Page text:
Human rights groups have called on Asean’s leaders to take a tougher stand on Myanmar’s ethnic cleansing of Rohingya Muslims ahead of today’s [Thursday] summit in Bangkok.
The plight of the persecuted community is expected to be a major topic during the four-day summit of meetings among the 10 leaders, including Myanmar’s embattled State Counsellor Aung San Suu Kyi.
Her role in government involves little executive power but she is expected to defend the military’s action at international summits.
The crisis has exposed how reluctant loose-knit Asean is to address other members’ human rights abuses, in contrast to the European Union, which has a powerful executive branch, the European Commission, that demands member states observe democratic standards.
More than 720,000 Rohingya crossed into Bangladesh in 2017, according to the United Nations, with rights groups saying Myanmar’s leaders should be grilled about the causes of their persecution.
“Asean needs to stop turning a blind eye to Myanmar’s atrocities against the Rohingya, and cease lending legitimacy to the repatriation process,” said Eva Sundari, an Indonesian MP on the Asean human rights board.
An Asean report ahead of today’s summit has come under fire for failing to use the word “Rohingya”.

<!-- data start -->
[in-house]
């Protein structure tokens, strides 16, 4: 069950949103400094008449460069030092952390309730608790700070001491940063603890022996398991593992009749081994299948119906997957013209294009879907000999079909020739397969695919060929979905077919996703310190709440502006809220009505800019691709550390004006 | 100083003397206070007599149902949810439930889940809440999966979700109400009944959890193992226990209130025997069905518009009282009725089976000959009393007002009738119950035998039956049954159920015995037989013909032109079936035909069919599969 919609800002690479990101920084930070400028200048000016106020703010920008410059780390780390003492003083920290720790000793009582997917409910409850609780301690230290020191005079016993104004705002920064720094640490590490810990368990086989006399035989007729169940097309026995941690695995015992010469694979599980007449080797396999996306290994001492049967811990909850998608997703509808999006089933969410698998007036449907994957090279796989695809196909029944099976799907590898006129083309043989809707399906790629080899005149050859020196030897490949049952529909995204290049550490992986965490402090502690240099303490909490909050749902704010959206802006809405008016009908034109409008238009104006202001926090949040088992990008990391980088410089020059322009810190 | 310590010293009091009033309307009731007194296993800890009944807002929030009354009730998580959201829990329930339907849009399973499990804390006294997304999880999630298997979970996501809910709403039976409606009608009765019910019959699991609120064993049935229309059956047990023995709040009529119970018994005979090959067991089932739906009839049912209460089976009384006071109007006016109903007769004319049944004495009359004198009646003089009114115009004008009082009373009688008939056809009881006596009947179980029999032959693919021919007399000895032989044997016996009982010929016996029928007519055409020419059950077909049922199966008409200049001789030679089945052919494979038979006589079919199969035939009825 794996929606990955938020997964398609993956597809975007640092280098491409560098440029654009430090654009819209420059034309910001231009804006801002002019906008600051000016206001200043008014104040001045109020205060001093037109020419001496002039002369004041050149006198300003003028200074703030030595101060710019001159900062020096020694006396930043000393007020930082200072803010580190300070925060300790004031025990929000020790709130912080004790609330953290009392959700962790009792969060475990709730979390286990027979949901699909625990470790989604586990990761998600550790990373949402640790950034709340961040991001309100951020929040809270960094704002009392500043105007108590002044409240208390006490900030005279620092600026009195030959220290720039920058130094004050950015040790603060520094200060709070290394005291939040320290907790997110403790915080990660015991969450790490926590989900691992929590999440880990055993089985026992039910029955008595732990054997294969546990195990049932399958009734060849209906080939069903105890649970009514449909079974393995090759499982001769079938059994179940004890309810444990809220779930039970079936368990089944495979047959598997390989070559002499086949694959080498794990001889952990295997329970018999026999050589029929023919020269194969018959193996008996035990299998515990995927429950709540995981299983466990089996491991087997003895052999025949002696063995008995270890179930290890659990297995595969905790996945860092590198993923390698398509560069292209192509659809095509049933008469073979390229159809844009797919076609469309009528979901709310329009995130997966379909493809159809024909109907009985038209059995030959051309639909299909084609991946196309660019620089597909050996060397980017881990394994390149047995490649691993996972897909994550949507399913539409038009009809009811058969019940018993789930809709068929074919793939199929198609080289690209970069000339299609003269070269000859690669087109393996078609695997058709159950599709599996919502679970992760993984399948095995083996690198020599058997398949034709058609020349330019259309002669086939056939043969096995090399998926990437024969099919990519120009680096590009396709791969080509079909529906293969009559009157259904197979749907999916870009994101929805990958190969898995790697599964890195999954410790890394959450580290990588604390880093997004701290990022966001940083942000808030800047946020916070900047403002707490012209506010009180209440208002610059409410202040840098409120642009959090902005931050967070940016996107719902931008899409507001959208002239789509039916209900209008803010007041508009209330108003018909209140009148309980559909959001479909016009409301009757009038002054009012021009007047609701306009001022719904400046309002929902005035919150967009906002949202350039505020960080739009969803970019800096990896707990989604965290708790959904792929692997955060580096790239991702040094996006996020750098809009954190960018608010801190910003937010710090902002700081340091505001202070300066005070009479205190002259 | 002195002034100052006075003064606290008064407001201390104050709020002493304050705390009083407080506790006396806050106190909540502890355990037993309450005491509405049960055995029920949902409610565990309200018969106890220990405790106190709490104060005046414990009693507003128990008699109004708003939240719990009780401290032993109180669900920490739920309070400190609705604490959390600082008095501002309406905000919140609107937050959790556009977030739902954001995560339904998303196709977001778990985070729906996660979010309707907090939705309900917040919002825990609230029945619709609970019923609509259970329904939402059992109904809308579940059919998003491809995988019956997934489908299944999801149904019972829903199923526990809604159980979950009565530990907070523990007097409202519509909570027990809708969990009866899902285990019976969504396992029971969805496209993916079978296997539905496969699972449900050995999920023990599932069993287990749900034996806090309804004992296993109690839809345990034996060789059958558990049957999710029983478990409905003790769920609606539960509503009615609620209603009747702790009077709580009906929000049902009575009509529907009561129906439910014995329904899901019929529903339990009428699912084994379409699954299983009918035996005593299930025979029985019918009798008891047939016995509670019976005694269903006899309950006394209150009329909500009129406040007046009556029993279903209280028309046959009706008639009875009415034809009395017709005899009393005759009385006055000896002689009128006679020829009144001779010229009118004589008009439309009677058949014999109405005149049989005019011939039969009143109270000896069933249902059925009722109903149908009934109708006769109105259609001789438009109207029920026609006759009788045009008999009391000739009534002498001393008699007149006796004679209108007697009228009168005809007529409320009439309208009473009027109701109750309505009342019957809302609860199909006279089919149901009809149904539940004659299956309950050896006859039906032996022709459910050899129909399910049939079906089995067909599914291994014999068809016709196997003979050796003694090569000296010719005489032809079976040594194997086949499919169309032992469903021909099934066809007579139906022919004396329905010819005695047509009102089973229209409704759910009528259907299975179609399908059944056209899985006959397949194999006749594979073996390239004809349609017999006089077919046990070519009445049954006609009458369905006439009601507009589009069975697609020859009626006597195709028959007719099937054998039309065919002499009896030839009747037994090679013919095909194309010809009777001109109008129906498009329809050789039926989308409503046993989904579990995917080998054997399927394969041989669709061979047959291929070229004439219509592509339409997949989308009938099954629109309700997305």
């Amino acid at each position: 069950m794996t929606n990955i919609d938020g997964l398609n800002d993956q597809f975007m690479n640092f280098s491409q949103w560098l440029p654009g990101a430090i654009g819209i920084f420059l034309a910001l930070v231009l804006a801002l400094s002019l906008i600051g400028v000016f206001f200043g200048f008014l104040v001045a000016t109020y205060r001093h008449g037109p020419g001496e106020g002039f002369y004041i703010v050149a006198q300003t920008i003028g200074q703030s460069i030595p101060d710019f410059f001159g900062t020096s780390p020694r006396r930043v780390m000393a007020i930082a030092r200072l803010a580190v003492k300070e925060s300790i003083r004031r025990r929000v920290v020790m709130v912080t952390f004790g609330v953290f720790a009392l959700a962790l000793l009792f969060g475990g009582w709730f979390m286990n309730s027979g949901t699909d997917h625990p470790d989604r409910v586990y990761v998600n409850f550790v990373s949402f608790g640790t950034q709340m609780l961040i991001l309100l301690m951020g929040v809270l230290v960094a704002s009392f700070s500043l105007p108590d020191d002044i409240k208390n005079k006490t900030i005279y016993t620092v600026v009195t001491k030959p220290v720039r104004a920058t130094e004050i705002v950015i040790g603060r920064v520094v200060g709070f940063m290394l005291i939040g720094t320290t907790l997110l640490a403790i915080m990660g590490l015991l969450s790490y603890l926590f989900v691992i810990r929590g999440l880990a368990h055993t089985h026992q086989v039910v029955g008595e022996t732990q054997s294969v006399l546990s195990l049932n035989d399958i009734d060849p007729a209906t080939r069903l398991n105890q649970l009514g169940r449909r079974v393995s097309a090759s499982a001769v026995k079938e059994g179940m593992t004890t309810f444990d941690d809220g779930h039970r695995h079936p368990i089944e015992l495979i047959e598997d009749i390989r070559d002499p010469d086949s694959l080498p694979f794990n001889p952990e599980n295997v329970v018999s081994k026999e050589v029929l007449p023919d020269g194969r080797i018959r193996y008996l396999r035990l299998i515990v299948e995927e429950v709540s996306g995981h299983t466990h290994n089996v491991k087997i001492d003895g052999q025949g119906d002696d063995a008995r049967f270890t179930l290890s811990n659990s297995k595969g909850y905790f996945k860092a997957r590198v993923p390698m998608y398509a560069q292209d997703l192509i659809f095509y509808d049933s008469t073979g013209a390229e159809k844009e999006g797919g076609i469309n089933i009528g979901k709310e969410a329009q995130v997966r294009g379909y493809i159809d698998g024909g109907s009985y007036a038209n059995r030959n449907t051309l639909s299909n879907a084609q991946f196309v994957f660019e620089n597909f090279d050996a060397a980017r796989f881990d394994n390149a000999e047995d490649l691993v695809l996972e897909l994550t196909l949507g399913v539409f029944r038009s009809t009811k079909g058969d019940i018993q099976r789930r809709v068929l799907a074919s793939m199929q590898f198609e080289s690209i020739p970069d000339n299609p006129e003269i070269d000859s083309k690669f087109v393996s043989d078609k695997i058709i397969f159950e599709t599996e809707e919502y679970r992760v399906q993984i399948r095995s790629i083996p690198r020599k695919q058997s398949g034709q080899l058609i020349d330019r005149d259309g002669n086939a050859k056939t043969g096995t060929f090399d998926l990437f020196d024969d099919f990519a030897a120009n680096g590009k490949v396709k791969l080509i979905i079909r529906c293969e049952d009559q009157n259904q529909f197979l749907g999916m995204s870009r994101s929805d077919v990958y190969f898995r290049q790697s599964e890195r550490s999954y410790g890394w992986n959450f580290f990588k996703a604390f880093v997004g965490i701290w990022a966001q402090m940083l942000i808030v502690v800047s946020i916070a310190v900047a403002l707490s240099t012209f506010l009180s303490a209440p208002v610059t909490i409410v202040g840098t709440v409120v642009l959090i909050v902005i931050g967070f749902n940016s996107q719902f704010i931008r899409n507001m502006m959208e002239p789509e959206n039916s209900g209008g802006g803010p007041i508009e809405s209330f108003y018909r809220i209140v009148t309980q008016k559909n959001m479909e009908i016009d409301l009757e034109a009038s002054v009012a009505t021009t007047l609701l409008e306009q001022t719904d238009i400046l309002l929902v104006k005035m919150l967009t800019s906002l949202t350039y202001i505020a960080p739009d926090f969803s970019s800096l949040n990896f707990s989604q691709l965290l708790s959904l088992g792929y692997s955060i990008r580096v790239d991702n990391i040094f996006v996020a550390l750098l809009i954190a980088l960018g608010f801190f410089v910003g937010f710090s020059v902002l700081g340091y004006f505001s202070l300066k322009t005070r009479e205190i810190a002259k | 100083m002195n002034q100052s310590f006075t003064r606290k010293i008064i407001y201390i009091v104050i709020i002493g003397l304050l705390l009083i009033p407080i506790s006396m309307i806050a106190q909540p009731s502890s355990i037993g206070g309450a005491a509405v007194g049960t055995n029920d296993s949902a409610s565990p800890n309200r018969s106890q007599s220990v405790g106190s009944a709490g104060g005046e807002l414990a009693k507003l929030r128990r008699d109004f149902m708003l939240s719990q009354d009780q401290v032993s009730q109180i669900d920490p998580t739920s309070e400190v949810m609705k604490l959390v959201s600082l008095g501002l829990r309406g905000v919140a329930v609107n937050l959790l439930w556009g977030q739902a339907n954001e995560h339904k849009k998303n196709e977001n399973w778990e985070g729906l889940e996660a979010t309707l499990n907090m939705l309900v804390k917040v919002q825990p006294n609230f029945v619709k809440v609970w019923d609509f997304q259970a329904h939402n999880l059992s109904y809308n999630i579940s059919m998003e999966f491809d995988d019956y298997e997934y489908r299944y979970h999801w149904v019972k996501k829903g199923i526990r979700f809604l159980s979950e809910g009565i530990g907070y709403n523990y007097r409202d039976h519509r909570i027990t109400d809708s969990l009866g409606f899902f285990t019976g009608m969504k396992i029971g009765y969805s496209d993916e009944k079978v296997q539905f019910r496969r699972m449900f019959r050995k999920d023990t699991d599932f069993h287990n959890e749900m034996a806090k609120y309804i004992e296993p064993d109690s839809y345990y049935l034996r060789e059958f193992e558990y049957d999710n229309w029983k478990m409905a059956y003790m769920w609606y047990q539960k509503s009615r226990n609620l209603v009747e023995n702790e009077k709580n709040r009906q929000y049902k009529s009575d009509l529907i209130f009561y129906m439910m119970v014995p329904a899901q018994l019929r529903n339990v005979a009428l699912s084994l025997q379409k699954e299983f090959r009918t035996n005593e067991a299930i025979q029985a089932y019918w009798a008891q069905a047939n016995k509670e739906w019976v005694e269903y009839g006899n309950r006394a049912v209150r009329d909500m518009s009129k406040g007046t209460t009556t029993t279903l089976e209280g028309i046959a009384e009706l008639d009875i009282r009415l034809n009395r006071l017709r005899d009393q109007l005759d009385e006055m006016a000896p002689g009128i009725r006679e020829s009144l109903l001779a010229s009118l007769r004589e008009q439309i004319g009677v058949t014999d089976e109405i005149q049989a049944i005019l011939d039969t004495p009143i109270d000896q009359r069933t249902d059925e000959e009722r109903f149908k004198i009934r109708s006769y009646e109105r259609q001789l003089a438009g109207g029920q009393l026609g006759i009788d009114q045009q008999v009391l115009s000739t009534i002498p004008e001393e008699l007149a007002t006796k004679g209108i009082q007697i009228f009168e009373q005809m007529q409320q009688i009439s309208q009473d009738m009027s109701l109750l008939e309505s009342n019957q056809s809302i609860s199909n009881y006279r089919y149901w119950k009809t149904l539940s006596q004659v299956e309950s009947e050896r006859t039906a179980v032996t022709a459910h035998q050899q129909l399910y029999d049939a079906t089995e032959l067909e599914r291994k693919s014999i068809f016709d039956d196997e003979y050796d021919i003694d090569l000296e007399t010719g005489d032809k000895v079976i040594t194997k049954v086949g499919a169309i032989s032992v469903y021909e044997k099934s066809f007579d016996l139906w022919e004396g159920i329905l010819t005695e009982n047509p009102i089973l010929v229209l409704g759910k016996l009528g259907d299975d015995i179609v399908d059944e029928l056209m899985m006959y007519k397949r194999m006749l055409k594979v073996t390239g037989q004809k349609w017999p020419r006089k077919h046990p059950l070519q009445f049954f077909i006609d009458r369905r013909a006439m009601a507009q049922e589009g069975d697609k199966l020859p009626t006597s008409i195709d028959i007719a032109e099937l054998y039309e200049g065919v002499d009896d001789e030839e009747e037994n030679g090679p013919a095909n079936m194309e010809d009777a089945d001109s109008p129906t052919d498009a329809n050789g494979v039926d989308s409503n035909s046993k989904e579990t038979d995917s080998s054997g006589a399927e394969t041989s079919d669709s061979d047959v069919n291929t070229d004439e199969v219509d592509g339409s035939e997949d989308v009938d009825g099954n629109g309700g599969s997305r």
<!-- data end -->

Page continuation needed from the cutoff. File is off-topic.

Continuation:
Asean’s Emergency Response and Action Team (ERAT) produced a “preliminary needs assessment” on repatriation for more than 1 million Rohingya in Bangladesh. Human Rights Watch (HRW) criticised the report for lacking any input from Rohingya refugees and for failing to address the Myanmar military’s atrocities that caused the exodus.
Last week, a boat carrying 65 Rohingya landed at a southern Thai island, raising concern that there could be a new wave of human trafficking by sea after a 2015 regional crackdown on the practice.
“Asean seems intent on discussing the future of the Rohingya without condemning – or even acknowledging – the Myanmar military’s ethnic cleansing campaign against them,” said Brad Adams, HRW’s Asia director. “It’s preposterous for Asean leaders to be discussing the repatriation of a traumatised population into the hands of the security forces who killed, raped and robbed them.”
Muslim-majority Malaysia is the only Asean state to publicly challenge the Burmese authorities about the crisis.
HRW said: “Asean’s ensuing focus on a repatriation process – as shown in the ERAT report – ignores the situation on the ground, sets unrealistic markers for assessing Myanmar’s progress, and fails to identify the root causes of the crisis that need to be resolved before refugees can return in safety and dignity. Asean has also ignored efforts to investigate abuses and obtain justice for victims of atrocities.”
The New York-based NGO said the estimated 500,000 Rohingya remaining in Rakhine State were trapped in appalling conditions, confined to camps and villages without freedom of movement, subject to persecution and violence, and cut off from adequate food, medical care and education.
The NGO argued that the authorities had done nothing to improve conditions or address the causes underlying the crisis. “Returning Rohingya to Myanmar would condemn them to lives of deprivation, oppression, and possibly death,” HRW said.
Both Muslim and Buddhist communities in resource-rich Rakhine State endure crushing poverty. Picture credit: Asean Economist